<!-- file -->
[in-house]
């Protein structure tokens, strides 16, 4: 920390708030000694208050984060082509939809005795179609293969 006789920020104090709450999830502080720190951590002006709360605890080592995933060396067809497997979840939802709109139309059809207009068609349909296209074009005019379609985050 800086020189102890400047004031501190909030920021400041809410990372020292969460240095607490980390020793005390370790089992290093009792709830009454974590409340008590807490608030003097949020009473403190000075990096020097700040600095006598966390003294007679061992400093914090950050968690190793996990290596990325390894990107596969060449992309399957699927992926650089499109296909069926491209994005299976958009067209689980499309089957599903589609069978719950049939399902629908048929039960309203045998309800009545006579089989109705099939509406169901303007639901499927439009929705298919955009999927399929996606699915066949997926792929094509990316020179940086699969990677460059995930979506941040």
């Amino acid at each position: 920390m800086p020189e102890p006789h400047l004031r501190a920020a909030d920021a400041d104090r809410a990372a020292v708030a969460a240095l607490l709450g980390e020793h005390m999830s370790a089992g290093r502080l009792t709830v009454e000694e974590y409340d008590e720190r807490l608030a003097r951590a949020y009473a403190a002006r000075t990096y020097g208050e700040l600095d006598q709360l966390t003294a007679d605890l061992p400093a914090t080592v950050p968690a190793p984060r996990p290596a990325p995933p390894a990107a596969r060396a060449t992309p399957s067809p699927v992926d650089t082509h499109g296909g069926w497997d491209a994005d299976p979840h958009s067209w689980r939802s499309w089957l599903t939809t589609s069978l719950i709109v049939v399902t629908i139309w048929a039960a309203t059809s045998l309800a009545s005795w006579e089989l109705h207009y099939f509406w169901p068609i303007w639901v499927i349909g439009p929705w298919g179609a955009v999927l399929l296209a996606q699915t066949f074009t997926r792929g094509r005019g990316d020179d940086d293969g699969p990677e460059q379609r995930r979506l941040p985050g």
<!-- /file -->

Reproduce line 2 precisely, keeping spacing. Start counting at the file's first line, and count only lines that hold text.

């Protein structure tokens, strides 16, 4: 920390708030000694208050984060082509939809005795179609293969 006789920020104090709450999830502080720190951590002006709360605890080592995933060396067809497997979840939802709109139309059809207009068609349909296209074009005019379609985050 800086020189102890400047004031501190909030920021400041809410990372020292969460240095607490980390020793005390370790089992290093009792709830009454974590409340008590807490608030003097949020009473403190000075990096020097700040600095006598966390003294007679061992400093914090950050968690190793996990290596990325390894990107596969060449992309399957699927992926650089499109296909069926491209994005299976958009067209689980499309089957599903589609069978719950049939399902629908048929039960309203045998309800009545006579089989109705099939509406169901303007639901499927439009929705298919955009999927399929996606699915066949997926792929094509990316020179940086699969990677460059995930979506941040």